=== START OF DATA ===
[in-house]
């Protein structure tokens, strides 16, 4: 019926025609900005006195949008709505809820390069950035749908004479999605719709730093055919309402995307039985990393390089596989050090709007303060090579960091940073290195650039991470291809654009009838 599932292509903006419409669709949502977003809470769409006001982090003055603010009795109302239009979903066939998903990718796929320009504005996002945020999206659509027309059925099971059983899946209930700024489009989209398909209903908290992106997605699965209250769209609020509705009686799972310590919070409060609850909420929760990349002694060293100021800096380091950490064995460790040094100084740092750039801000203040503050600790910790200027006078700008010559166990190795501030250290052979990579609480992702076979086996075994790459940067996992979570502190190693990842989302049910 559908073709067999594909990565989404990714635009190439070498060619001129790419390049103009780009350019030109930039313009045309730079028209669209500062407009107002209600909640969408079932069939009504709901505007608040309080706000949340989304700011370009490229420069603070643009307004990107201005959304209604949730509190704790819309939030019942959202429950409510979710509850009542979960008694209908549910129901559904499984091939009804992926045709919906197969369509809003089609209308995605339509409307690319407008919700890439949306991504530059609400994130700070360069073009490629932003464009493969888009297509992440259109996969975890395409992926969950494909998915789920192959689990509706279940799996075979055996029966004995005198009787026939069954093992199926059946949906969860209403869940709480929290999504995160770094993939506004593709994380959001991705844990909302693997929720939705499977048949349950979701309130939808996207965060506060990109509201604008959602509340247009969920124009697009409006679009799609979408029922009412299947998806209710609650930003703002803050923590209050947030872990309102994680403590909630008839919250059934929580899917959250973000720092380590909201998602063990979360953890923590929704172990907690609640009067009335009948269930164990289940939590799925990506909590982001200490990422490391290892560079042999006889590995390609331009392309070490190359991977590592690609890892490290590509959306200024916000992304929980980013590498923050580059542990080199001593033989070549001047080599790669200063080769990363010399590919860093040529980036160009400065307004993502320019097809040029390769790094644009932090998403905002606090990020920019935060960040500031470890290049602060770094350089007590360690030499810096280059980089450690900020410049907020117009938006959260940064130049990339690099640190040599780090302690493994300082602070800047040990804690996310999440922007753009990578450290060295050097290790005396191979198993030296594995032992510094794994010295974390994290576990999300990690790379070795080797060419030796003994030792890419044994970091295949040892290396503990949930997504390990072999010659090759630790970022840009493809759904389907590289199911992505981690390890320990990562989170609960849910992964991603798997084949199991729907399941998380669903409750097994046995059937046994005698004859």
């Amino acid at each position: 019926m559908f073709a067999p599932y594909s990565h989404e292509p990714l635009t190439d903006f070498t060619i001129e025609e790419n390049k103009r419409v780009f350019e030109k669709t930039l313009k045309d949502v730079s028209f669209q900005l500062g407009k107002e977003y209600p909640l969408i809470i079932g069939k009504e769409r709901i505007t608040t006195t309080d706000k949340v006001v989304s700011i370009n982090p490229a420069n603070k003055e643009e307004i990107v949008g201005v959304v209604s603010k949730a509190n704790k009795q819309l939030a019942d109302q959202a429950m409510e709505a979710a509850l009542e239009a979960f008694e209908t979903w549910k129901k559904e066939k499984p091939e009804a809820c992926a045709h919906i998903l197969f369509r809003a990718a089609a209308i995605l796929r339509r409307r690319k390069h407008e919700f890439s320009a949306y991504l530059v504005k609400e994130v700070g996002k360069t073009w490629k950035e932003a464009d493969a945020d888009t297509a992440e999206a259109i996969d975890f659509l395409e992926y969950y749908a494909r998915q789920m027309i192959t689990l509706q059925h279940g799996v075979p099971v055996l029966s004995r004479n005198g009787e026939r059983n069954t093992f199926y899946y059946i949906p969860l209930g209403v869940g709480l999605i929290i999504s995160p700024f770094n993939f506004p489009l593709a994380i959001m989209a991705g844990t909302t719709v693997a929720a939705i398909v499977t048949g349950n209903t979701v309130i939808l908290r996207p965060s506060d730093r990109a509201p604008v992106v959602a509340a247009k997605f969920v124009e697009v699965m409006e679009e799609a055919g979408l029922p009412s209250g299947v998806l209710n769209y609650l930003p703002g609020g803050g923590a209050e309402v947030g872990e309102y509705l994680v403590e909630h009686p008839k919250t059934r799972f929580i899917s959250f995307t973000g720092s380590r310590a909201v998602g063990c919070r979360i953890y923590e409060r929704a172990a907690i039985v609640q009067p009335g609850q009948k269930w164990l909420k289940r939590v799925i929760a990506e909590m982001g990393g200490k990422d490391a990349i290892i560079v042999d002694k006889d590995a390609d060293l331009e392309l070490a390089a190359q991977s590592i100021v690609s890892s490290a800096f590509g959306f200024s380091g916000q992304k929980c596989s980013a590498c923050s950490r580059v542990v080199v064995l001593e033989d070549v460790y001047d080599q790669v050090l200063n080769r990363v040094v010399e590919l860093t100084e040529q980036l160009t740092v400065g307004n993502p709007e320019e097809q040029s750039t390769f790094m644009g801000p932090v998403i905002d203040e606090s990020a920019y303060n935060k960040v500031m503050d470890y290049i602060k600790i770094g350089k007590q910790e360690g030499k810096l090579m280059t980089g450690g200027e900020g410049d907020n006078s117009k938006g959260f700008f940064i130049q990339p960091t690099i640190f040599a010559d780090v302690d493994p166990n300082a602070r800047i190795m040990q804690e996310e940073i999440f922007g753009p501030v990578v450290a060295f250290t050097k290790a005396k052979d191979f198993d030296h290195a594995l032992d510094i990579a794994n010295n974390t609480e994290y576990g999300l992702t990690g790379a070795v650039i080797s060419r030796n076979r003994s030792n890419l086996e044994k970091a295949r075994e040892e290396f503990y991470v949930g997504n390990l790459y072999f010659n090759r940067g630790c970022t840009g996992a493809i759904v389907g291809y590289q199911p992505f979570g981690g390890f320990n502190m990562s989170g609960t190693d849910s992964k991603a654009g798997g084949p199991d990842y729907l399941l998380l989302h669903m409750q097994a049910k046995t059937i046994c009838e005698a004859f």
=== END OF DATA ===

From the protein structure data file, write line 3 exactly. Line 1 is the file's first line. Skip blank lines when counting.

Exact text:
């Amino acid at each position: 019926m559908f073709a067999p599932y594909s990565h989404e292509p990714l635009t190439d903006f070498t060619i001129e025609e790419n390049k103009r419409v780009f350019e030109k669709t930039l313009k045309d949502v730079s028209f669209q900005l500062g407009k107002e977003y209600p909640l969408i809470i079932g069939k009504e769409r709901i505007t608040t006195t309080d706000k949340v006001v989304s700011i370009n982090p490229a420069n603070k003055e643009e307004i990107v949008g201005v959304v209604s603010k949730a509190n704790k009795q819309l939030a019942d109302q959202a429950m409510e709505a979710a509850l009542e239009a979960f008694e209908t979903w549910k129901k559904e066939k499984p091939e009804a809820c992926a045709h919906i998903l197969f369509r809003a990718a089609a209308i995605l796929r339509r409307r690319k390069h407008e919700f890439s320009a949306y991504l530059v504005k609400e994130v700070g996002k360069t073009w490629k950035e932003a464009d493969a945020d888009t297509a992440e999206a259109i996969d975890f659509l395409e992926y969950y749908a494909r998915q789920m027309i192959t689990l509706q059925h279940g799996v075979p099971v055996l029966s004995r004479n005198g009787e026939r059983n069954t093992f199926y899946y059946i949906p969860l209930g209403v869940g709480l999605i929290i999504s995160p700024f770094n993939f506004p489009l593709a994380i959001m989209a991705g844990t909302t719709v693997a929720a939705i398909v499977t048949g349950n209903t979701v309130i939808l908290r996207p965060s506060d730093r990109a509201p604008v992106v959602a509340a247009k997605f969920v124009e697009v699965m409006e679009e799609a055919g979408l029922p009412s209250g299947v998806l209710n769209y609650l930003p703002g609020g803050g923590a209050e309402v947030g872990e309102y509705l994680v403590e909630h009686p008839k919250t059934r799972f929580i899917s959250f995307t973000g720092s380590r310590a909201v998602g063990c919070r979360i953890y923590e409060r929704a172990a907690i039985v609640q009067p009335g609850q009948k269930w164990l909420k289940r939590v799925i929760a990506e909590m982001g990393g200490k990422d490391a990349i290892i560079v042999d002694k006889d590995a390609d060293l331009e392309l070490a390089a190359q991977s590592i100021v690609s890892s490290a800096f590509g959306f200024s380091g916000q992304k929980c596989s980013a590498c923050s950490r580059v542990v080199v064995l001593e033989d070549v460790y001047d080599q790669v050090l200063n080769r990363v040094v010399e590919l860093t100084e040529q980036l160009t740092v400065g307004n993502p709007e320019e097809q040029s750039t390769f790094m644009g801000p932090v998403i905002d203040e606090s990020a920019y303060n935060k960040v500031m503050d470890y290049i602060k600790i770094g350089k007590q910790e360690g030499k810096l090579m280059t980089g450690g200027e900020g410049d907020n006078s117009k938006g959260f700008f940064i130049q990339p960091t690099i640190f040599a010559d780090v302690d493994p166990n300082a602070r800047i190795m040990q804690e996310e940073i999440f922007g753009p501030v990578v450290a060295f250290t050097k290790a005396k052979d191979f198993d030296h290195a594995l032992d510094i990579a794994n010295n974390t609480e994290y576990g999300l992702t990690g790379a070795v650039i080797s060419r030796n076979r003994s030792n890419l086996e044994k970091a295949r075994e040892e290396f503990y991470v949930g997504n390990l790459y072999f010659n090759r940067g630790c970022t840009g996992a493809i759904v389907g291809y590289q199911p992505f979570g981690g390890f320990n502190m990562s989170g609960t190693d849910s992964k991603a654009g798997g084949p199991d990842y729907l399941l998380l989302h669903m409750q097994a049910k046995t059937i046994c009838e005698a004859f």